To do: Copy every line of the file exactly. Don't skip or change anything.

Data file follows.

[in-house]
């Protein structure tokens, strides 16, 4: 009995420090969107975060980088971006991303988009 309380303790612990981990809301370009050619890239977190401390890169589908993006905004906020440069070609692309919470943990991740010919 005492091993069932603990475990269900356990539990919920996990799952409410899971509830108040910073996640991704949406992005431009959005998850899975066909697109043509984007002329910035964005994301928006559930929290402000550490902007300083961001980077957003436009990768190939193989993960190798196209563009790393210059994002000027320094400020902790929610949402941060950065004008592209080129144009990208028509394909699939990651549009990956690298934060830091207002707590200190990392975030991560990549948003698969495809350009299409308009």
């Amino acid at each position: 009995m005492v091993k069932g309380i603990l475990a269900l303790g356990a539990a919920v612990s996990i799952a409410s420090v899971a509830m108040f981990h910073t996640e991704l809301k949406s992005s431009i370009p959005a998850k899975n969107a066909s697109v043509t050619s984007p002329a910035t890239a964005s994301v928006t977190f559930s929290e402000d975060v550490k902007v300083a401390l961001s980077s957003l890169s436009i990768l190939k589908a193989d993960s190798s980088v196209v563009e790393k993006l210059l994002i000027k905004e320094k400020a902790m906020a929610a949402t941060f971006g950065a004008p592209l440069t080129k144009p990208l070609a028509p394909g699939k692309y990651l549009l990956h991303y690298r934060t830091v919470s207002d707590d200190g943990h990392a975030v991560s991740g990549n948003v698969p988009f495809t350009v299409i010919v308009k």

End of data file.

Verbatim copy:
[in-house]
């Protein structure tokens, strides 16, 4: 009995420090969107975060980088971006991303988009 309380303790612990981990809301370009050619890239977190401390890169589908993006905004906020440069070609692309919470943990991740010919 005492091993069932603990475990269900356990539990919920996990799952409410899971509830108040910073996640991704949406992005431009959005998850899975066909697109043509984007002329910035964005994301928006559930929290402000550490902007300083961001980077957003436009990768190939193989993960190798196209563009790393210059994002000027320094400020902790929610949402941060950065004008592209080129144009990208028509394909699939990651549009990956690298934060830091207002707590200190990392975030991560990549948003698969495809350009299409308009």
């Amino acid at each position: 009995m005492v091993k069932g309380i603990l475990a269900l303790g356990a539990a919920v612990s996990i799952a409410s420090v899971a509830m108040f981990h910073t996640e991704l809301k949406s992005s431009i370009p959005a998850k899975n969107a066909s697109v043509t050619s984007p002329a910035t890239a964005s994301v928006t977190f559930s929290e402000d975060v550490k902007v300083a401390l961001s980077s957003l890169s436009i990768l190939k589908a193989d993960s190798s980088v196209v563009e790393k993006l210059l994002i000027k905004e320094k400020a902790m906020a929610a949402t941060f971006g950065a004008p592209l440069t080129k144009p990208l070609a028509p394909g699939k692309y990651l549009l990956h991303y690298r934060t830091v919470s207002d707590d200190g943990h990392a975030v991560s991740g990549n948003v698969p988009f495809t350009v299409i010919v308009k």